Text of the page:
How a Remote Australian Town Nearly Ran Out of Food

The Australia Letter is a weekly newsletter from our Australia bureau. This week’s issue is written by Julia Bergin, a reporter based in the Northern Territory.

Driving through Central Australia can be a battle with dust, floods, fires, collapsed roads and network failures. And when the cargo is food, even a minor setback can have serious repercussions.

The remote Indigenous community of Lajamanu was set up in the Northern Territory by the Australian government in 1949. Dozens of people, already displaced from their traditional homes, were moved there from another community about 350 miles away because of overcrowding and water shortages.

Today, Lajamanu has a population of about 800. Like many other remote communities in Australia, it is sustained by a single store that sells everything from food to diapers to washing machines. The store is supplied once a week, sometimes every two weeks, by truck drivers who have to contend with the region’s harsh conditions and treacherous infrastructure.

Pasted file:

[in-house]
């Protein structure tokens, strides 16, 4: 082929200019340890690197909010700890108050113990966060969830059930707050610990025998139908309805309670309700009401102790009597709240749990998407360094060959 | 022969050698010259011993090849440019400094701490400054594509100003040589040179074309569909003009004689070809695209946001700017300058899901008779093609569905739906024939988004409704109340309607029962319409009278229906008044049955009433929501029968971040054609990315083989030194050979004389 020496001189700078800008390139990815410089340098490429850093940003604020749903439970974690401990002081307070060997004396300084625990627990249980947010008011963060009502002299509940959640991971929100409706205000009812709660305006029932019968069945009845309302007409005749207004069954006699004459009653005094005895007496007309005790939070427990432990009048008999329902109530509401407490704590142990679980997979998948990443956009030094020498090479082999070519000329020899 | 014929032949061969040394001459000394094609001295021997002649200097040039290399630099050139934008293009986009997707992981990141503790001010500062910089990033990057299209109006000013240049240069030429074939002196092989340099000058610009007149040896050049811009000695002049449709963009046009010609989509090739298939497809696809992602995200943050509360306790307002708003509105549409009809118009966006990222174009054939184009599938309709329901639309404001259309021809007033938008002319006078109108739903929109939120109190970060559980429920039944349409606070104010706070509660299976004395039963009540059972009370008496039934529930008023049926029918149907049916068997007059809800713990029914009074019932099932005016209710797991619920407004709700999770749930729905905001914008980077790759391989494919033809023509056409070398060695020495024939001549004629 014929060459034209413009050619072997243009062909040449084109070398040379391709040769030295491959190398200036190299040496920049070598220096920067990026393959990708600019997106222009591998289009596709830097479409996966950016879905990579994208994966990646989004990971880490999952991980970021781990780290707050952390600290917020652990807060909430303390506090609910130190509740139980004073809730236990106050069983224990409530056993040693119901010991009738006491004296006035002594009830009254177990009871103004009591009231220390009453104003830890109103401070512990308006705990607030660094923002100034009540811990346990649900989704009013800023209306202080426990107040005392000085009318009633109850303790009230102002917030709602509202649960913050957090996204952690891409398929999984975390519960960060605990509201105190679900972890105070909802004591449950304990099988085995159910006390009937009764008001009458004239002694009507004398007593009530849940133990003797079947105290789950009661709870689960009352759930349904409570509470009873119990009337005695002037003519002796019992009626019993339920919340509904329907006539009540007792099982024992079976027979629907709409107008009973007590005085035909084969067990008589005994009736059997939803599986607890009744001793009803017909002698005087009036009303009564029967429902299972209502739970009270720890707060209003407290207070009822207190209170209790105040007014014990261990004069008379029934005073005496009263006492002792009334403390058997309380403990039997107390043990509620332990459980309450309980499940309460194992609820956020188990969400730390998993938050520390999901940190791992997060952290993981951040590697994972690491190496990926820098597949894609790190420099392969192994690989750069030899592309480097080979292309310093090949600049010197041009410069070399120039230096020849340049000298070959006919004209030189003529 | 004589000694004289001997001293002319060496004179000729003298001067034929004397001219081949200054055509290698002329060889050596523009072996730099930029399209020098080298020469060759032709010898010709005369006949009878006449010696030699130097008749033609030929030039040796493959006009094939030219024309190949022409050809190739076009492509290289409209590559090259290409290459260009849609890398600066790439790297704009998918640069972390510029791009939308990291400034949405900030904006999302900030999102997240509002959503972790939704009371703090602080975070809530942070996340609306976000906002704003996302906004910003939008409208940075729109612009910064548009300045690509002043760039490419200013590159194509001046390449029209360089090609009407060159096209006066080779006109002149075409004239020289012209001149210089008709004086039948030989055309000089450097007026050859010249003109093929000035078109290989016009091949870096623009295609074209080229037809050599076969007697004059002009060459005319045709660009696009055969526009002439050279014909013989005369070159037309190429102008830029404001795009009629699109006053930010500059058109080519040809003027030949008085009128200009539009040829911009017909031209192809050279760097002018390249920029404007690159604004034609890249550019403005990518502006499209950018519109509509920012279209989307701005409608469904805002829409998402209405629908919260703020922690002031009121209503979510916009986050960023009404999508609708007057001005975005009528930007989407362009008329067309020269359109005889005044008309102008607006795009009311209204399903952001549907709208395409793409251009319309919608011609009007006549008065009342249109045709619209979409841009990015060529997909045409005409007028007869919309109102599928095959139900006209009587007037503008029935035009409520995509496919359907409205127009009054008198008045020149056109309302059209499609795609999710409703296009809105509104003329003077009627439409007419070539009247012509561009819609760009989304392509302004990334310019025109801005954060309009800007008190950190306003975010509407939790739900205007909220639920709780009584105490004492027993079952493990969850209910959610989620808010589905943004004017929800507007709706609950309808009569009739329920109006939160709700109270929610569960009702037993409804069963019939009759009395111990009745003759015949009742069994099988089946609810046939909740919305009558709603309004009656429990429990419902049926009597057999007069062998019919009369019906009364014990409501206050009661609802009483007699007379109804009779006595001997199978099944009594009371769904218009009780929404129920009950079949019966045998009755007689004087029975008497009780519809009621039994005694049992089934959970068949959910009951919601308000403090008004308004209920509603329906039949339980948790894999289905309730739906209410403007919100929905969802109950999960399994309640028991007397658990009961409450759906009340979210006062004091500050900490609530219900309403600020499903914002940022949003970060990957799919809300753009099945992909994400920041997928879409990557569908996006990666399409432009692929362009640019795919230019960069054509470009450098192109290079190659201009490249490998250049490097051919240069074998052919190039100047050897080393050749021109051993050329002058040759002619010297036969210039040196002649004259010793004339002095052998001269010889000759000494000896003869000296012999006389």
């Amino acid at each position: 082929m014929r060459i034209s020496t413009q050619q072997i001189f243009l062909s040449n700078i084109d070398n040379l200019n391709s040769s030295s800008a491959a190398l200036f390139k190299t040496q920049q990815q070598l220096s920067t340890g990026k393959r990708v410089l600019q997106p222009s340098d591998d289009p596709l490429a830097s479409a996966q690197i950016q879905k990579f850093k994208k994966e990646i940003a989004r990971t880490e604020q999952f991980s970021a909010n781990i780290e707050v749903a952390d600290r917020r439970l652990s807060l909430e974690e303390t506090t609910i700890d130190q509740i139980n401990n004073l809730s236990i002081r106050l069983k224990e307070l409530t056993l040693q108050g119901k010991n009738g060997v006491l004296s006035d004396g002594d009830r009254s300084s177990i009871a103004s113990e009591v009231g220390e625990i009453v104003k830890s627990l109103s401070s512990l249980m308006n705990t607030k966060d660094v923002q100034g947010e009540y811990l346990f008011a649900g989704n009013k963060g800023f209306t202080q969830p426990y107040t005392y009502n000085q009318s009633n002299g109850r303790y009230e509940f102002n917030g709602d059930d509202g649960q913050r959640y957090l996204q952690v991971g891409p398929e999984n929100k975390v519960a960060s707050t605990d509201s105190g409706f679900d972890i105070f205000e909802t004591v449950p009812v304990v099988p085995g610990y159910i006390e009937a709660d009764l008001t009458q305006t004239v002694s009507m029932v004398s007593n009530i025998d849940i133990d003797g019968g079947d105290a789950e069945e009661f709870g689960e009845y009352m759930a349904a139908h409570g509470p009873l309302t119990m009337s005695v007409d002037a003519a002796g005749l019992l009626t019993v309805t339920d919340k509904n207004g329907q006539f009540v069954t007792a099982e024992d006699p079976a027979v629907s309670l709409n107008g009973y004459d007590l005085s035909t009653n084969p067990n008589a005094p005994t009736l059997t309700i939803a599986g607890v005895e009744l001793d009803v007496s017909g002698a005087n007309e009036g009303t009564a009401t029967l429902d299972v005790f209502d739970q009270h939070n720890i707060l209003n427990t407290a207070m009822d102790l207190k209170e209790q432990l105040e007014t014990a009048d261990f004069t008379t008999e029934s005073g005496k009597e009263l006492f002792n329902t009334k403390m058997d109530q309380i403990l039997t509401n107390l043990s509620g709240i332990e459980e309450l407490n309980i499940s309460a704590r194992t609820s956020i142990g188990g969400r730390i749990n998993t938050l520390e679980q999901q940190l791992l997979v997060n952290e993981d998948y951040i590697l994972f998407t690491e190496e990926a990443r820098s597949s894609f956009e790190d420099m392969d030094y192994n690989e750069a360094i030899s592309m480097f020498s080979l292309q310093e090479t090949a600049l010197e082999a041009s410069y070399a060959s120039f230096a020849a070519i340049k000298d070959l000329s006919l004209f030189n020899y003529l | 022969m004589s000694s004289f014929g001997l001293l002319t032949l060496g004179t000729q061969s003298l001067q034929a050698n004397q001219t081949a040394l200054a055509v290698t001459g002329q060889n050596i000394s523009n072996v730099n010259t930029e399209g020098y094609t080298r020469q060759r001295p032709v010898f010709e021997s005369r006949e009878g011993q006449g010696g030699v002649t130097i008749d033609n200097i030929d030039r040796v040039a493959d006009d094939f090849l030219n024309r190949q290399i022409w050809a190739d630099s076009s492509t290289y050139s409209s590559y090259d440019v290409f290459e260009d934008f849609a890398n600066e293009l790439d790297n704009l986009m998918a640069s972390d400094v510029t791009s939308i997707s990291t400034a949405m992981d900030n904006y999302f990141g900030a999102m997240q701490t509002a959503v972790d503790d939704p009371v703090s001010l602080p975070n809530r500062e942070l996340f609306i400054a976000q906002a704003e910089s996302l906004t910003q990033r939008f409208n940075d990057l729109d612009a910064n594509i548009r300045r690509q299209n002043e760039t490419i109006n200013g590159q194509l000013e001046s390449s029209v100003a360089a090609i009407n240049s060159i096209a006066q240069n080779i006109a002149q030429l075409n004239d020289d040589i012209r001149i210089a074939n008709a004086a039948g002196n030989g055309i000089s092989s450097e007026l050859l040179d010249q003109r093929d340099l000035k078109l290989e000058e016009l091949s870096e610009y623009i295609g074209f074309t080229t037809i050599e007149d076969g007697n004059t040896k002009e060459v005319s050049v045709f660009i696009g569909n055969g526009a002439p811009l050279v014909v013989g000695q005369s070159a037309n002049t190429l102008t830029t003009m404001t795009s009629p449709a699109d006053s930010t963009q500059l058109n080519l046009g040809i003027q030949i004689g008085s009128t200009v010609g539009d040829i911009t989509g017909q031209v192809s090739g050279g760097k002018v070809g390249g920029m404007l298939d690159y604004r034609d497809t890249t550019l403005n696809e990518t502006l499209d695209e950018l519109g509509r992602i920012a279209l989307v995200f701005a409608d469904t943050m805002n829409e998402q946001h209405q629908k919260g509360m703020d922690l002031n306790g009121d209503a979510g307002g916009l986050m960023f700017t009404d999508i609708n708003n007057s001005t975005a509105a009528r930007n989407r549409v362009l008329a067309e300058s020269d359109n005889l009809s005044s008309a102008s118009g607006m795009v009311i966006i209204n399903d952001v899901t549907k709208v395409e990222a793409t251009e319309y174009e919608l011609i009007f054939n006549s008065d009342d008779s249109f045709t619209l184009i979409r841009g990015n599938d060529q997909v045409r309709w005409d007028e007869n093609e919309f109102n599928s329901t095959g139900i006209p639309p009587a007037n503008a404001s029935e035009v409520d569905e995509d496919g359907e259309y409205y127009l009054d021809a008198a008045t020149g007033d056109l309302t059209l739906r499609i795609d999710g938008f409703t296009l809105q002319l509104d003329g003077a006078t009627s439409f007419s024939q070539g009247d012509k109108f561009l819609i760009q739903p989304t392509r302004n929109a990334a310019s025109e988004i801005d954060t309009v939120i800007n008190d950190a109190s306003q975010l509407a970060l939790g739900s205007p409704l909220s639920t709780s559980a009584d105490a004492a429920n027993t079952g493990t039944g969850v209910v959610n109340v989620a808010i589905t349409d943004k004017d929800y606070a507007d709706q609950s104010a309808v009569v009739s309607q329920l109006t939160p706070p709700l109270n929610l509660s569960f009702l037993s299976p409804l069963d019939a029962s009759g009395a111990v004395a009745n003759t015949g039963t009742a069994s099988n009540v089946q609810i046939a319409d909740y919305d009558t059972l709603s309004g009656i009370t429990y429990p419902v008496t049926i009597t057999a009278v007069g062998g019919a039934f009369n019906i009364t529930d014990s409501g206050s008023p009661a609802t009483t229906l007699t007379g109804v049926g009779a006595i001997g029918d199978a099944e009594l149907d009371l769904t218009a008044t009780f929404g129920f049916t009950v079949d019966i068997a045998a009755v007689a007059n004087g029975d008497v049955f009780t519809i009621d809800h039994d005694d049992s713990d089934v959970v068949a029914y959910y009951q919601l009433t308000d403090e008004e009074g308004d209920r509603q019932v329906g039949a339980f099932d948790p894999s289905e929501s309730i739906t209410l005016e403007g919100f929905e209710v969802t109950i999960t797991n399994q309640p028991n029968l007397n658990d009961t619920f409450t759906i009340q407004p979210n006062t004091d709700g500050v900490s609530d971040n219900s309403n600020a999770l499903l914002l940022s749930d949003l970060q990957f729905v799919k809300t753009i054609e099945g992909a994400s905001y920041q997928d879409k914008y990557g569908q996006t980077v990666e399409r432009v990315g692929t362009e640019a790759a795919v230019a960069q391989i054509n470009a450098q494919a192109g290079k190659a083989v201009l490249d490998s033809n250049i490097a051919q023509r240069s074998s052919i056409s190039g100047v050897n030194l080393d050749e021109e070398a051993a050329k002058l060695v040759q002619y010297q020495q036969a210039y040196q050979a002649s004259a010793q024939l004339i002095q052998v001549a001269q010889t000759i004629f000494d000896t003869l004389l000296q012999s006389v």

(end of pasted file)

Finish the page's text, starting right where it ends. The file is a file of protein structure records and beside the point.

For the first few months of this year, the only road into Lajamanu was cut off by a combination of record rainfall, storms and flooding. The regular deliveries stopped, and stocks of food, water, medicine and other essentials began to dwindle. The community, said Andrew Johnson, a Warlpiri man and Lajamanu elder, was suffering, particularly from the lack of food.

“No strength, no energy,” he said.

Under government policy, the store should have been prepared for such an outcome, given the predictability of the annual wet season. As things got worse, residents and suppliers repeatedly appealed to the government of the Northern Territory to declare an emergency.

“The silence was deafening,” said Alastair King, the head of the Arnhem Land Progress Aboriginal Corporation, or A.L.P.A., a nonprofit organization that operates the Lajamanu store and others in remote communities. “They didn’t respond, didn’t tell us what it would take to declare an emergency and didn’t tell us why it was not declared an emergency.”

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